method of payment is not just a convenient way of paying a lump sum agreed upon
as the cost of a job. Payment made by the job or on a straight commission
generally indicates that the worker is an independent contractor.
13. Payment of Business and/or Traveling Expenses. If the person or
persons for whom the services are performed ordinarily pay the worker's
business and/or traveling expenses, the worker is ordinarily an employee. An
employer, to be able to control expenses, generally retains the right to
regulate and direct the worker's business activities.
14. Furnishing of Tools and Materials. The fact that the person or
persons for whom the services are performed furnish significant tools, materials,
and other equipment tends to show the existence of an employer-employee
15. Significant Investment. If the worker invests in facilities that are
used by the worker in performing services and are not typically maintained by
employees (such as the maintenance of an office rented at fair value from an
unrelated party), that factor tends to indicate that the worker is an
independent contractor. On the other hand, lack of investment in facilities
indicates dependence on the person or persons for whom the services are
performed for such facilities and, accordingly, the existence of an
employer-employee relationship. Special scrutiny is required with respect to
certain types of facilities, such as home offices.
16. Realization of Profit or Loss. A worker who can realize a profit or
suffer a loss as a result of the worker's services (in addition to the profit
or loss ordinarily realized by employees) is generally an independent
contractor, but the worker who cannot is an employee. For example, if the
worker is subject to a real risk of economic loss due to significant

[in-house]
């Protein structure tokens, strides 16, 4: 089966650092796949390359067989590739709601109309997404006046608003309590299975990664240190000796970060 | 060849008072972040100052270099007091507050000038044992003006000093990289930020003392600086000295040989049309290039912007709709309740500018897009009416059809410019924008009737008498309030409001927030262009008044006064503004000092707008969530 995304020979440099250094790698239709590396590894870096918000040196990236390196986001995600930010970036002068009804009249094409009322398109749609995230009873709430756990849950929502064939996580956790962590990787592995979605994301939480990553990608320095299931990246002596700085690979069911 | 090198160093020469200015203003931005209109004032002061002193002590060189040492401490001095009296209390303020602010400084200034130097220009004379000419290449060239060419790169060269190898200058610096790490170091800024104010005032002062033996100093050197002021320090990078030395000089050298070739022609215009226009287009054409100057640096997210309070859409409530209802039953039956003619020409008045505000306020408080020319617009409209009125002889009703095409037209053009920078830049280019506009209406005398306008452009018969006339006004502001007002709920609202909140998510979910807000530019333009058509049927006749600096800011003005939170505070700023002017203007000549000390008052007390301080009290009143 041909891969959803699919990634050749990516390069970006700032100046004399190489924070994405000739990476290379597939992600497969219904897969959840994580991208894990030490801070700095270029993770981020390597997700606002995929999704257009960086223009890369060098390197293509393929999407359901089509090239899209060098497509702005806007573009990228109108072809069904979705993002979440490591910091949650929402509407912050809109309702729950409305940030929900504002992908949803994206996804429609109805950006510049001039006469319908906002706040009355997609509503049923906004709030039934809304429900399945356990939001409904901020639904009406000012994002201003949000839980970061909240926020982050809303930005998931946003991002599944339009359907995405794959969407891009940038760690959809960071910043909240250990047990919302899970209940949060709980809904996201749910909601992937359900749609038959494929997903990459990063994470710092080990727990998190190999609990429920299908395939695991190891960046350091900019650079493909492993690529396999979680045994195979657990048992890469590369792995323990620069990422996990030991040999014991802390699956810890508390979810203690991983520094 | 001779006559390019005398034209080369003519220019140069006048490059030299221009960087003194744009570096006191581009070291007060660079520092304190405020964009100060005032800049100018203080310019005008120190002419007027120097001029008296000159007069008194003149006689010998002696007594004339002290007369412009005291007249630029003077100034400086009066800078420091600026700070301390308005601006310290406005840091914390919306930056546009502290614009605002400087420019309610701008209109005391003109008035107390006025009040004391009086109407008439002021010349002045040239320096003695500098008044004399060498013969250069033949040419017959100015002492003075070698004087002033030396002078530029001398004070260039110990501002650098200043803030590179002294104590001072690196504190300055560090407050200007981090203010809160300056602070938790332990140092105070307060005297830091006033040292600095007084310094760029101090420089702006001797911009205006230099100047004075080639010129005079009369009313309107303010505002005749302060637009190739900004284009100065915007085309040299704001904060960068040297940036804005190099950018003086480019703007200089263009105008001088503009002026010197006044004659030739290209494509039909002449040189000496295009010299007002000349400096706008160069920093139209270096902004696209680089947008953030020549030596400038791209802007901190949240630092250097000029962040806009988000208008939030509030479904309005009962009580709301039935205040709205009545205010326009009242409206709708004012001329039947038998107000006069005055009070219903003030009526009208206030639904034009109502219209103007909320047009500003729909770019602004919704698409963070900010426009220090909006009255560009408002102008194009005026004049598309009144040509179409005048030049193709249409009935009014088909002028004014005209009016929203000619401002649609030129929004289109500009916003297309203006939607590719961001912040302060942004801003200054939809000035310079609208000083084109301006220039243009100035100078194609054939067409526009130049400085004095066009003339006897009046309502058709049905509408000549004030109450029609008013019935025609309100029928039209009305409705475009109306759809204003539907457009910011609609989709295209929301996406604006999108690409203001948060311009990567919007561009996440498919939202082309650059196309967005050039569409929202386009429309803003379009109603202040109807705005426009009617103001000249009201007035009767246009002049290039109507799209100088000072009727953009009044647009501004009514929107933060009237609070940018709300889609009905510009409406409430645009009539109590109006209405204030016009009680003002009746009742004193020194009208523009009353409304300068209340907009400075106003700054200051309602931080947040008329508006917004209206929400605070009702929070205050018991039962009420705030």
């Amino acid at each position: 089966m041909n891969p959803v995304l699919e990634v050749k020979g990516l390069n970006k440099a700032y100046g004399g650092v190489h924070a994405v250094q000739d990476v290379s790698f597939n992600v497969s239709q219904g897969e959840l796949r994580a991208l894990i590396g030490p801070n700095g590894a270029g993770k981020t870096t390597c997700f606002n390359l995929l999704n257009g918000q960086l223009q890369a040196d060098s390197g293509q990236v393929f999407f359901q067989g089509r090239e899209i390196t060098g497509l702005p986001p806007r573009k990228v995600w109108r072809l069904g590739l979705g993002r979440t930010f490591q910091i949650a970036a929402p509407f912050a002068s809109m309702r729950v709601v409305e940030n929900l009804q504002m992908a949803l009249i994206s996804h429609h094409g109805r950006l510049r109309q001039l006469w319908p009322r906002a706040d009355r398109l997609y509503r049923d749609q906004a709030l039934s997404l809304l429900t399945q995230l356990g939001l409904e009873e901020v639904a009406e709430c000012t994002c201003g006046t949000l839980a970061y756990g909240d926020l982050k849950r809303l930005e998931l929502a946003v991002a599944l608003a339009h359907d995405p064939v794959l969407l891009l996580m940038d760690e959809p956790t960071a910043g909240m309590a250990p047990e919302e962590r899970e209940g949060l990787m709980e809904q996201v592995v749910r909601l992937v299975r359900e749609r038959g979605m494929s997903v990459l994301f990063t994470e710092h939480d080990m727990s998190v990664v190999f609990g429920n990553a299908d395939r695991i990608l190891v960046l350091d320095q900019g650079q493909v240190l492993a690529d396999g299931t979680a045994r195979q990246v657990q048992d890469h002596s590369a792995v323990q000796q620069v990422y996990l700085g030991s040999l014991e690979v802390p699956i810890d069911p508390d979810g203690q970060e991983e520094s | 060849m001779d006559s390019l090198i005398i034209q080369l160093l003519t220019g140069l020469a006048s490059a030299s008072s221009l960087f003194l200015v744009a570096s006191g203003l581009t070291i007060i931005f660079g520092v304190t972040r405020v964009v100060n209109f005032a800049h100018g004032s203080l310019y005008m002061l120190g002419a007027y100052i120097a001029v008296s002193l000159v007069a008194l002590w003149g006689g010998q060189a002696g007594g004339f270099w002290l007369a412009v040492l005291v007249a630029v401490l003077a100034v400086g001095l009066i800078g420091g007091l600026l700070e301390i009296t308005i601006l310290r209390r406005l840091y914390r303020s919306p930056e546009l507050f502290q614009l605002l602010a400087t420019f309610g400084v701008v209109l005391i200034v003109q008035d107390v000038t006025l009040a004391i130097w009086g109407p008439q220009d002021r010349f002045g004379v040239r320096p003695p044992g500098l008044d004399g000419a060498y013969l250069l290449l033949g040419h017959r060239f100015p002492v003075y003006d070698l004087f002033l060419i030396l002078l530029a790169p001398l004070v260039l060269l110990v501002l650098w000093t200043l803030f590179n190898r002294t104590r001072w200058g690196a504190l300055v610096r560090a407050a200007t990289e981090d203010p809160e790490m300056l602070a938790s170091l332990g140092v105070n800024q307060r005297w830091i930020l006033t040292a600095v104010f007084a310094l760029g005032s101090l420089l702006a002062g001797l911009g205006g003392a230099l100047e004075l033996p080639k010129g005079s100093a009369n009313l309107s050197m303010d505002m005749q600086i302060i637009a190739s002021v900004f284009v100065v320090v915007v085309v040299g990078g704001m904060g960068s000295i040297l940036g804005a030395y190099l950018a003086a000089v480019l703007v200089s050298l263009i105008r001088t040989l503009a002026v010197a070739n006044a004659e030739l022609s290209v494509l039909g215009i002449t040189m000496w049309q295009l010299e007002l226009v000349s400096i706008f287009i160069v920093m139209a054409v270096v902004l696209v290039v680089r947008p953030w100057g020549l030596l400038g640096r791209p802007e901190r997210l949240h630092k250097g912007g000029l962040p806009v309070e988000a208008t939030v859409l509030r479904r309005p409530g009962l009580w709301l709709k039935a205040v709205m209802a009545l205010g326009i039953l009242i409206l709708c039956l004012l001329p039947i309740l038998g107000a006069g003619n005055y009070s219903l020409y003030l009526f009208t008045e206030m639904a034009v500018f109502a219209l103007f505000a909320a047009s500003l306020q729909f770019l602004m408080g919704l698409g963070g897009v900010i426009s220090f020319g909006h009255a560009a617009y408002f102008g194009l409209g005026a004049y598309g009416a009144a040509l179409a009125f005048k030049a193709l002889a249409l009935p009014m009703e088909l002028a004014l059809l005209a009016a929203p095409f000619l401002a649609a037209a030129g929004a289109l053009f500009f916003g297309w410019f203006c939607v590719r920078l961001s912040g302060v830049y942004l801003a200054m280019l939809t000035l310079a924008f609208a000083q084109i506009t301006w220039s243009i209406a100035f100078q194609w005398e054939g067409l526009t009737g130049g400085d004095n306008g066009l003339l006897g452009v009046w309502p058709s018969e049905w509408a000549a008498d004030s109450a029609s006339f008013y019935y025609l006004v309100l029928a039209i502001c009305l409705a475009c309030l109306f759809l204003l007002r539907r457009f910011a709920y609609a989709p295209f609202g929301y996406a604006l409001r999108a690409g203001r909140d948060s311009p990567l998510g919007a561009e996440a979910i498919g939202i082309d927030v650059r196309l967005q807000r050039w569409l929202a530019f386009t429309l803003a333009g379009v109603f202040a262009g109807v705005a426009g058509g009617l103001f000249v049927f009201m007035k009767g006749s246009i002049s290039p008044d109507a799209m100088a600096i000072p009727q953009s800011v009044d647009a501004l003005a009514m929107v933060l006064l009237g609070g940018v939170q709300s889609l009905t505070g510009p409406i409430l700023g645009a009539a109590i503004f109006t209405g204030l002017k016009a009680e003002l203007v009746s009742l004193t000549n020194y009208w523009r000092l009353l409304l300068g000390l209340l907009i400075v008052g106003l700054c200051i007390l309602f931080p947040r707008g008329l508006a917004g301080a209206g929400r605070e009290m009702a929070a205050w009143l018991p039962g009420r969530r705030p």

investments or a bona fide liability for expenses, such as salary payments to
unrelated employees, that factor indicates that the worker is an independent
contractor. The risk that a worker will not receive payment for his or her
services, however, is common to both independent contractors and employees and
thus does not constitute a sufficient economic risk to support treatment as an
17. Working for More Than One Firm at a Time. If a worker performs more
than de minimis services for a multiple of unrelated persons or firms at the
same time, that factor generally indicates that the worker is an independent
contractor. However, a worker who performs services for more than one person
may be an employee of each of the persons, especially where such persons are
part of the same service arrangement.
18. Making Service Available to General Public. The fact that a worker
makes his or her services available to the general public on a regular and
consistent basis indicates an independent contractor relationship.
19. Right to Discharge. The right to discharge a worker is a factor
indicating that the worker is an employee and the person possessing the right
is an employer. An employer exercises control through the threat of dismissal,
which causes the worker to obey the employer's instructions. An independent
contractor, on the other hand, cannot be fired so long as the independent
contractor produces a result that meets the contract specifications
20. Right to Terminate. If the worker has the right to end his or her
relationship with the person for whom the services are performed at any time he
or she wishes without incurring liability, that factor indicates an employer-employee
Read more posts about business law by Jim
Thomas at his blog, No